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Then the Tardis materialises in the same spot and a few brief shots of the main cast here help establish the location....

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....before we switch to a recreation of it in the studio, necessary for having the bridge collapse down round the Tardis.

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They have missed a small trick here: the Tardis is positioned at angle on location but becomes straight to the bridge and the river in the studio!

Since Kew is only just down the road from where my Mum lives, my son Jonathan and I paid the location a visit on 27th August 2014, 50 years to the day after Doctor Who filmed there!

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You can see more pictures of the visit at

It's not the only association with the Underground in this episode either: Much of Barbara's flight is filmed at the former Wood Lane Central Line Station, close to TV Centre.

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The site stood disused for many years and is now under the Westfield Shopping Centre. See Wikipedia for more details and pages one and two of's guide to the site for pictures.

The Doctor and Ian's trip to the warehouse is filmed in East London at St Katherine's Dock, used again by Doctor Who many years later for the 1977's Talons of Weng Chiang.

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The Robomen closing in on them is filmed at Iron Gate Wharf with Butler's Wharf, on the other side of the Thames, visible in some shots. Doctor Who would film there for 1984's Resurrection of the Daleks.

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Finally Queen's Wharf in Hammersmith is the location where the Dalek comes out the water with the Doctor & Ian's reactions being recorded in the BBC's nearby Riverside Studios.

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So for an episode that mostly takes place in a quite tight geographical location, near to where the Tardis landed, we've used locations stretching from Kew in the West to Docklands in the East on both sides of the river! The Docklands warehouses make you want to place the actual location there but there's no bridge east of Tower Bridge. They can't be at Kew because there's no warehouses there, and they can't be at Hammersmith as Ian's dialogue confirms:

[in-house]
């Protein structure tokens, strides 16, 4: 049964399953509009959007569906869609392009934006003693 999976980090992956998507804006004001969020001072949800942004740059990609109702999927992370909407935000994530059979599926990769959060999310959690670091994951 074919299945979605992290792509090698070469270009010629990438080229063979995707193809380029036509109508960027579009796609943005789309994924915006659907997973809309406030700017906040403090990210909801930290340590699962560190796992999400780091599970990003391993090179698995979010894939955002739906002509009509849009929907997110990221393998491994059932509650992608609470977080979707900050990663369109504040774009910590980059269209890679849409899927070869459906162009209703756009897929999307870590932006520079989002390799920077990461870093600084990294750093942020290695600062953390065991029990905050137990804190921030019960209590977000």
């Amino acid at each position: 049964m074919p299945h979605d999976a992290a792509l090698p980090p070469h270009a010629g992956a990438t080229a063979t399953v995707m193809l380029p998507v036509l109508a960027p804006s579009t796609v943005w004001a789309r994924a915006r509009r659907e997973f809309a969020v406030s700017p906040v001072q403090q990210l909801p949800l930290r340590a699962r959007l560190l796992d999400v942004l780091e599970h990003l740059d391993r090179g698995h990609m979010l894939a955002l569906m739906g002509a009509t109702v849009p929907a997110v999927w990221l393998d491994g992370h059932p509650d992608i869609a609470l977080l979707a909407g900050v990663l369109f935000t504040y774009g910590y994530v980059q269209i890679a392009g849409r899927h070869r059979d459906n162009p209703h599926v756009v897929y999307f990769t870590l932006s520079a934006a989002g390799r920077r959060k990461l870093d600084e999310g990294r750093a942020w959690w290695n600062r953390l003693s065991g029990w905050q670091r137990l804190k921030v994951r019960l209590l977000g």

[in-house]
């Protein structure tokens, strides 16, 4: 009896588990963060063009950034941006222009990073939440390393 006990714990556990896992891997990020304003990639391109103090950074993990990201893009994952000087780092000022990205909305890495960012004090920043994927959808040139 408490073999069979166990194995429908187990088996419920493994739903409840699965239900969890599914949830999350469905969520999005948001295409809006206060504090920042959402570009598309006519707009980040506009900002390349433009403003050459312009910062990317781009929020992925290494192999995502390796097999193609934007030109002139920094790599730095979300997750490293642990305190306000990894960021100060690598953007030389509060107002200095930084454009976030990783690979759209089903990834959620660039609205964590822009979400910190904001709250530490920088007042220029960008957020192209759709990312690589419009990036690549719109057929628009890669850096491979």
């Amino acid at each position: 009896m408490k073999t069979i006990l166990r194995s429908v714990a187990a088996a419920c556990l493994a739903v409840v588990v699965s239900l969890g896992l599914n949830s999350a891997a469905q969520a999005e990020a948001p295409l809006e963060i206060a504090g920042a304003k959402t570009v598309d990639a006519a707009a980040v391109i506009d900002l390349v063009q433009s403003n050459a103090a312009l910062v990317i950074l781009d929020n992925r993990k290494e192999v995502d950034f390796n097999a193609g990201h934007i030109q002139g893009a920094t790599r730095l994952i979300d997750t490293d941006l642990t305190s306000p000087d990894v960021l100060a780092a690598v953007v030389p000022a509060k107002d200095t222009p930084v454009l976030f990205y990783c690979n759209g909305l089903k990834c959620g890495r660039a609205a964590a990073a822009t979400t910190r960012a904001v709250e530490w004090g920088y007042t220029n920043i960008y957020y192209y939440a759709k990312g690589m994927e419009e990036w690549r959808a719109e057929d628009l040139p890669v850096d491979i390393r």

You know, Doctor, I reckon that flying saucer disappeared somewhere over the other side of the river, in the direction of Sloane Square. Somewhere over there, anyway.
But then the view of Battersea Power Station makes you think they are on the North side of the Thames! Fortunately there is a point in London where you would get that sort of view of Power Station and still be on the south side of the River: the Tardis must have landed under Vauxhall Bridge!

The Location sequences for this episode were all filmed on Thursday 27th August 1964.

We get to see a Dalek spaceship during this episode but time has not been kind to the effect. So when the DVD was released in 2002 a number of new CGI effects sequences were created for disc:

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Unfortunately these sequences caused problems with some players and indeed when I went to get the screengrabs for this episode, of which there are a great number and I make no apologies for that, I found that the CGI sequences did indeed crash my copy of VLC Media player!


Making his Doctor Who debut in this episode is Bernard Kay as Tyler. He'll be back as Saladin in The Crusade later this season before appearing as Inspector Crossland in The Faceless Ones with the Second Doctor, Patrick Troughton, and as Caldwell in Colony in Space with the Third, Jon Pertwee. You can hear him interviewed on Toby Hadoke's Who Round #18.